Saturday, February 18, 2012

Shopping...Our Eco Footprint

Perhaps it is because of my experiences or just being more aware, but I have noticed that the older I become, the less and less I am interested of acquiring "things."  The whole notion of going shopping for the fun of it or because of a great sale has long since passed. Perhaps it is because I am more aware of the whole global market industry. Perhaps it is because I want to purchase local items, even though the "Made in Canada" are hard to find. Perhaps with children, we want to make sure they are taken care of too. But I think one big reason is that I do not want to leave too much of an eco "footprint." The more you buy, the more chance it will end up as "garbage" one day.

I now only buy clothing if it is a classic piece that I hope to wear for a long time. Before I pick up a houseware item, I ask myself, do I really need that? I got along perfectly fine without it. The other limiting factor is that our home does not have much storage so we are forced to purge every six months. Kids outgrow many things so their items are donated to friends, Goodwill, or sold to "Once Upon a Child." Some of our furniture are second-hand. Our lovely Heintzmann piano was listed on Craigslist from a family that had used it for three generations. My husband has purchased used cars from ebay. Yes, ebay. We try to take the subway whenever we can.

Sometimes, I imagine I would love to live in a home with just a piano and minimal furniture. In the older Asian homes, people used to have one closet and one folding table that was low to the ground. In the evening, the folding futon mattress would come out on the floor for sleep. In the morning, it would be folded back in the closet. Breakfast would be served on the one table while family members would sit on the floor to eat. After meals, the table was folded back up and set aside. Studying was also done either on the same table or another similar one. People would sit on flat cushions on the floor. And that was it. No bed frames, no tables with chairs, no sofas, no loveseats, no cribs, no headboards, no night tables. Floors were heated in the winter. Although that would be a great ideal for me to live in, the houses here are not built for that lifestyle and people are not as comfortable sitting on the ground. It would have to remain as a thought for a rainy day...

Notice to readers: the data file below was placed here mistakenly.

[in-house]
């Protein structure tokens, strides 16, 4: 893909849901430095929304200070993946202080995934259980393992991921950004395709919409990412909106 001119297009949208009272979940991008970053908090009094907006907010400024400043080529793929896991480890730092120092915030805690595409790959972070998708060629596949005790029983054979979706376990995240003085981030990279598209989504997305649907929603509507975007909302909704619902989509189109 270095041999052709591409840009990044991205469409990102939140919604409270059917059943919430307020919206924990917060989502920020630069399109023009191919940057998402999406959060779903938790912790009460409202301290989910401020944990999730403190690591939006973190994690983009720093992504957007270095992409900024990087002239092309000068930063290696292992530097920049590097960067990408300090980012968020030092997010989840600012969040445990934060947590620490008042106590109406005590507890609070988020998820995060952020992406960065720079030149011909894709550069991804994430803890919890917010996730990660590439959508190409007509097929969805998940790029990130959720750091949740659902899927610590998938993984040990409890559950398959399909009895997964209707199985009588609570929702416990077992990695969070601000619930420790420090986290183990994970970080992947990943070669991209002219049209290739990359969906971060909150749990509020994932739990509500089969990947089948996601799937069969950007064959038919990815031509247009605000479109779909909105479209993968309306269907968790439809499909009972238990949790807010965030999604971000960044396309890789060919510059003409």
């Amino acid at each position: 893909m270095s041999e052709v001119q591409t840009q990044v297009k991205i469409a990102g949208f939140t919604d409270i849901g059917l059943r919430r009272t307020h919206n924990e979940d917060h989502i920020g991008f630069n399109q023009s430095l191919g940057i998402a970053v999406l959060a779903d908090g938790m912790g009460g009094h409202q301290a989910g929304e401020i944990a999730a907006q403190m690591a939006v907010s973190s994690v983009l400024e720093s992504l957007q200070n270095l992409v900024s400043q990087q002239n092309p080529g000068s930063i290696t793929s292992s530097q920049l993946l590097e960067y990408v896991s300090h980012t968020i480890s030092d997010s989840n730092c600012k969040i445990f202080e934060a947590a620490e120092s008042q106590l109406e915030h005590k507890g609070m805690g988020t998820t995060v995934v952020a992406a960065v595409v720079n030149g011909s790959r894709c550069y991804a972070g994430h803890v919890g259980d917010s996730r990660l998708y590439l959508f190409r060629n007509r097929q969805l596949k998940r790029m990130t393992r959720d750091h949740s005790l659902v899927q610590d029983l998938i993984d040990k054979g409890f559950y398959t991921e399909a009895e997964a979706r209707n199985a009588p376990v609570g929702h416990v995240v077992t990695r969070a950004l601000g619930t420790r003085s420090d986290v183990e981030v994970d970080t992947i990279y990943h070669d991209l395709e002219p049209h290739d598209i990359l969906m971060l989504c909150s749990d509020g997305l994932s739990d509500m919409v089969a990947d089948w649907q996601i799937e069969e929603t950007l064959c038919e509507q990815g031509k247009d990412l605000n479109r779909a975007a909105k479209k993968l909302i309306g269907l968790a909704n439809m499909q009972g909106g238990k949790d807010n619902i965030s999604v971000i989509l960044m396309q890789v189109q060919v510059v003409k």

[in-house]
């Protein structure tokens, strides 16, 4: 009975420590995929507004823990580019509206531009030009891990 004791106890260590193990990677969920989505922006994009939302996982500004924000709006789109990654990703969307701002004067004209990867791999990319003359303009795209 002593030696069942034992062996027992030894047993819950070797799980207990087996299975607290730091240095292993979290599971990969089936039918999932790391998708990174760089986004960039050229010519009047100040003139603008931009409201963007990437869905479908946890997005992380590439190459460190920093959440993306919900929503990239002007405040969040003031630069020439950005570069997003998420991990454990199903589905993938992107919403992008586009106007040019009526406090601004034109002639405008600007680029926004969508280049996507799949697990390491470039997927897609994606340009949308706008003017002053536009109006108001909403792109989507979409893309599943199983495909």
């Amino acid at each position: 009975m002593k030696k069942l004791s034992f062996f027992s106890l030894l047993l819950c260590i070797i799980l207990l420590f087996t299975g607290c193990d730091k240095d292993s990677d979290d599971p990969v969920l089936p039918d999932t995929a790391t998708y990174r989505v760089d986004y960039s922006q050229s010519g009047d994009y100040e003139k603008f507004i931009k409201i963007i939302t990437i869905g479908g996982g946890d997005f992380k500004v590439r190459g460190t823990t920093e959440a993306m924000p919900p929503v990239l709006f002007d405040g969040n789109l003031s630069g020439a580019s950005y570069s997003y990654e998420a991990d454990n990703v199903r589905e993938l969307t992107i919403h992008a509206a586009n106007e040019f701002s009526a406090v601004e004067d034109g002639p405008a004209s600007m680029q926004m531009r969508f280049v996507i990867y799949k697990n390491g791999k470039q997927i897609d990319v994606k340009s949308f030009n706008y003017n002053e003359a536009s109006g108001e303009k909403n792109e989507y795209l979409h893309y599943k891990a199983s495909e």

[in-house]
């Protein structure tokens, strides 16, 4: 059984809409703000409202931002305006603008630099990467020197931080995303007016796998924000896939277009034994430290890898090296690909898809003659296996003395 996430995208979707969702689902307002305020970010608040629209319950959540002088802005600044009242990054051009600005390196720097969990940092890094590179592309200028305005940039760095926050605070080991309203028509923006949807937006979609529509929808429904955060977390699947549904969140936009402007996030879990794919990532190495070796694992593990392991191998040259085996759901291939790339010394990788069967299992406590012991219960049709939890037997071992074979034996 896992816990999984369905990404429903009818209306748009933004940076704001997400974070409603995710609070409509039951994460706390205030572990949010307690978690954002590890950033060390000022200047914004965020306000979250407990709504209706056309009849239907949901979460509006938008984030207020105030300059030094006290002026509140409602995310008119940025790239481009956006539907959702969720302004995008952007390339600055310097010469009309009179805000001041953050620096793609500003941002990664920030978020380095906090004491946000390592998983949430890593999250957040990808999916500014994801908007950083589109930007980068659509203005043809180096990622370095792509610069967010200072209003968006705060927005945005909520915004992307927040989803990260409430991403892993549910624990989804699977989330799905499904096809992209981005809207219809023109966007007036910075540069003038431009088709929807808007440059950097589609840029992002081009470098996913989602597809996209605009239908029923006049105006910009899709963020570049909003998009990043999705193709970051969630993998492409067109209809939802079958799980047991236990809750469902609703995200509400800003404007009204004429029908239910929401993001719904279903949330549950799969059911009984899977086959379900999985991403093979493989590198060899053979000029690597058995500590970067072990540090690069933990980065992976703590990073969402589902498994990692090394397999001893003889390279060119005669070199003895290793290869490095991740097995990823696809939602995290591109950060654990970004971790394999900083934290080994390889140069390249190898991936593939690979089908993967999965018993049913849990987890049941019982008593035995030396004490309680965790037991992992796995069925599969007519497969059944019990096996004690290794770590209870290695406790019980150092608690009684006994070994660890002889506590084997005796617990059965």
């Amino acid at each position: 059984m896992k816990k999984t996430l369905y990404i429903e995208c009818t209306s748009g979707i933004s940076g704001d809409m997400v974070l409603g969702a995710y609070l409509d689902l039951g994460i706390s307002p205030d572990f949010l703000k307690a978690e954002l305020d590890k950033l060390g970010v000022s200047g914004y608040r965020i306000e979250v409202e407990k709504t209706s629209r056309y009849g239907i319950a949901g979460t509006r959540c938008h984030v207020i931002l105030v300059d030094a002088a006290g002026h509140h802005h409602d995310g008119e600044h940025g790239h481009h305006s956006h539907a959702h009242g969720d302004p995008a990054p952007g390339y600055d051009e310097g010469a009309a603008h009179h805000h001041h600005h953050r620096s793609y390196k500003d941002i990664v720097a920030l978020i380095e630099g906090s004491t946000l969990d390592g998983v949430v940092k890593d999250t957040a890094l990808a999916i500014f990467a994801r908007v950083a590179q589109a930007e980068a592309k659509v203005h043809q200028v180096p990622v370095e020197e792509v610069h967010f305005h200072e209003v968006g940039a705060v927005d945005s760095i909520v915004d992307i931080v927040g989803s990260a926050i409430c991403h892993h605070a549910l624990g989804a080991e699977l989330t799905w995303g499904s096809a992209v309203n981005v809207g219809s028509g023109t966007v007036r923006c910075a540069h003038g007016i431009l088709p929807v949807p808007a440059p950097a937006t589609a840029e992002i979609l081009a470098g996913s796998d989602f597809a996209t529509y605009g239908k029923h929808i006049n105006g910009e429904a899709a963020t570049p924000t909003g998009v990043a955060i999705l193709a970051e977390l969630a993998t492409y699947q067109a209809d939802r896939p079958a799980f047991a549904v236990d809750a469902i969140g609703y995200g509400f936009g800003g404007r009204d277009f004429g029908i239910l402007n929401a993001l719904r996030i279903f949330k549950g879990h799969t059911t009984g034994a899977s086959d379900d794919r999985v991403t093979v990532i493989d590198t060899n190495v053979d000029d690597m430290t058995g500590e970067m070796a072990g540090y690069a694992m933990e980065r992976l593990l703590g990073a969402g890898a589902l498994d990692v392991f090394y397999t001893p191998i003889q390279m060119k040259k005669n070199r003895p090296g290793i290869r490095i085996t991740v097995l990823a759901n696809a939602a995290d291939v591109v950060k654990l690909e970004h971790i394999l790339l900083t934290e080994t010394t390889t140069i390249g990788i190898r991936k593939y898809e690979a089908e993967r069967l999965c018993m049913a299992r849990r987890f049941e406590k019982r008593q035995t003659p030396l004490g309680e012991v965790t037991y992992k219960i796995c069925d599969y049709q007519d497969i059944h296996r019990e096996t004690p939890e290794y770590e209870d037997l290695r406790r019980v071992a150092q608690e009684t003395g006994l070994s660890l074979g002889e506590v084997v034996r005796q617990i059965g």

Living in a home in North America with cars leaves a large eco footprint. I hope we can learn from other models in other countries like Brazil (thanks to their sugar cane) to improve North American fuel resources as well. I know a few young scientists interested in pursuing biofuel development. This is a topic that can be easily take several pages, but I will end it with...

Good luck and a big thank-you to our environmental scientists and policy makers! You have a hard job ahead.

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